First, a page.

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Difference between a HashMap and HashTable

 
Timothy Sam
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Are they comparable? I'm a little confused with the difference of HashMap and a Hashtable since I think... Both implement the Map interface right?
 
Jeff Albertson
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Yes, Hashtable was retrofitted to implement Map, so there is little to distinguish them, apart from Hashtable's methods all beign synchronized (this is like the difference between ArrayList and Vector). And this is not really useful -- if you want a proper threadsafe map, consider ConcurrentHashMap first.
 
Edwin Dalorzo
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Hashtable is a legacy class, it existed before the JCF (Java Collections Framework) as well as Vector and Stack.

The main difference with the new HashMap class is that Hashtable is already synchronized, while HashMap is not. That means that you will have to pay a performance price for using Hashtable.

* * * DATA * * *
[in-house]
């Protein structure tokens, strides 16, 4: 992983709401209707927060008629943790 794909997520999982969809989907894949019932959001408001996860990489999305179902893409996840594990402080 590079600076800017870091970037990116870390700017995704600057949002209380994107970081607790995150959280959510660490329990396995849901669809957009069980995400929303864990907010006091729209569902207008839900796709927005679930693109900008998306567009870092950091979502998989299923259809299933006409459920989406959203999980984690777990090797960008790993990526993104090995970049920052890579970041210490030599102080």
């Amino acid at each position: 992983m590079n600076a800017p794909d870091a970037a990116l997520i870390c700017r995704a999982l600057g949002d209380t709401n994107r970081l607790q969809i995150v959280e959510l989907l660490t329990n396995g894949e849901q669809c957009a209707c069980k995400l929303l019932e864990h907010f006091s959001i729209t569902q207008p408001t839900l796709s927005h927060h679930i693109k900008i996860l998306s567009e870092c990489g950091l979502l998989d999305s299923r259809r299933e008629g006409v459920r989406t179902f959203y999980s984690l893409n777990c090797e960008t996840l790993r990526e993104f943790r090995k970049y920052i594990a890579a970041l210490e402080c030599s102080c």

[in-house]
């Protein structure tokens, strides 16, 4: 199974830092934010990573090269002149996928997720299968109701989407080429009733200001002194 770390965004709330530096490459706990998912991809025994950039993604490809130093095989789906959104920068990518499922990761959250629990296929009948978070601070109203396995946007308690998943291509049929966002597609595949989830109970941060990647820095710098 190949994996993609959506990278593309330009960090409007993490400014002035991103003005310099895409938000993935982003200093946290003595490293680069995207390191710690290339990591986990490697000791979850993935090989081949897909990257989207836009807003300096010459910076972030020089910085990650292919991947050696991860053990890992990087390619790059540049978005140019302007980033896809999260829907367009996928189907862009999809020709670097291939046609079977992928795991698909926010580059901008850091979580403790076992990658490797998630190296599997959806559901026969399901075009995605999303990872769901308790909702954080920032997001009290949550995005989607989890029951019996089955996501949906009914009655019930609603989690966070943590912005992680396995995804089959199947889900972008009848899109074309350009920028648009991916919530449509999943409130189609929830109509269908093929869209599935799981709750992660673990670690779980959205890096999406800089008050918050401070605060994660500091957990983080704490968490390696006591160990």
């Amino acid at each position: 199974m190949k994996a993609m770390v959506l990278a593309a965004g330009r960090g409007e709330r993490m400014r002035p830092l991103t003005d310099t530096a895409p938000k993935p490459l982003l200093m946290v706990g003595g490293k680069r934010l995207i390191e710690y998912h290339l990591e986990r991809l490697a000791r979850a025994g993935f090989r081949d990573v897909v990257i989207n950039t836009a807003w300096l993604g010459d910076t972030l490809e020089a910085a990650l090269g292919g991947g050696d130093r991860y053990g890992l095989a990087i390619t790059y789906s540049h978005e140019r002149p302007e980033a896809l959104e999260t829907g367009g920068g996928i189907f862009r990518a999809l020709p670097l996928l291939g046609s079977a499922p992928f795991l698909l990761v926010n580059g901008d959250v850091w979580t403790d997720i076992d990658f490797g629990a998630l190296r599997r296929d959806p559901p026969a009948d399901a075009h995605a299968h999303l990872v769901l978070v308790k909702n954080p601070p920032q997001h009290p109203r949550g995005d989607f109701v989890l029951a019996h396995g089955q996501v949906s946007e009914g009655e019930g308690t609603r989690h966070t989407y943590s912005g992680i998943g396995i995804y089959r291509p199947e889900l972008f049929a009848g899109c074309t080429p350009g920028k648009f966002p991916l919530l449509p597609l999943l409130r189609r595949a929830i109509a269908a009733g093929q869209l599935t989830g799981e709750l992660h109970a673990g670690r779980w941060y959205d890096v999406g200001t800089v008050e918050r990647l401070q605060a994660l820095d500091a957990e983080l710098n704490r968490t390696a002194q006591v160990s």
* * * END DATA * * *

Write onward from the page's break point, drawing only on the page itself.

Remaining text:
Hashtable has been retrofitted to implement the main JFC Interfaces and AbstractClasses like Map and AbstractMap simply for us to be able to use it as another Collection class.

But Hashtable class originally implemented Dictionary which is an interface similar to Map and it used Enumeration which is an approach similar to Iterator.

The use of Hashtable is discouraged nowadays, and if you need to syncronize a Map you can use Map myMap = Collections.synchronizedMap(anotherMap)

I hope this helps.

Regards,
Edwin Dalorzo
 
It is sorta covered in the JavaRanch Style Guide.
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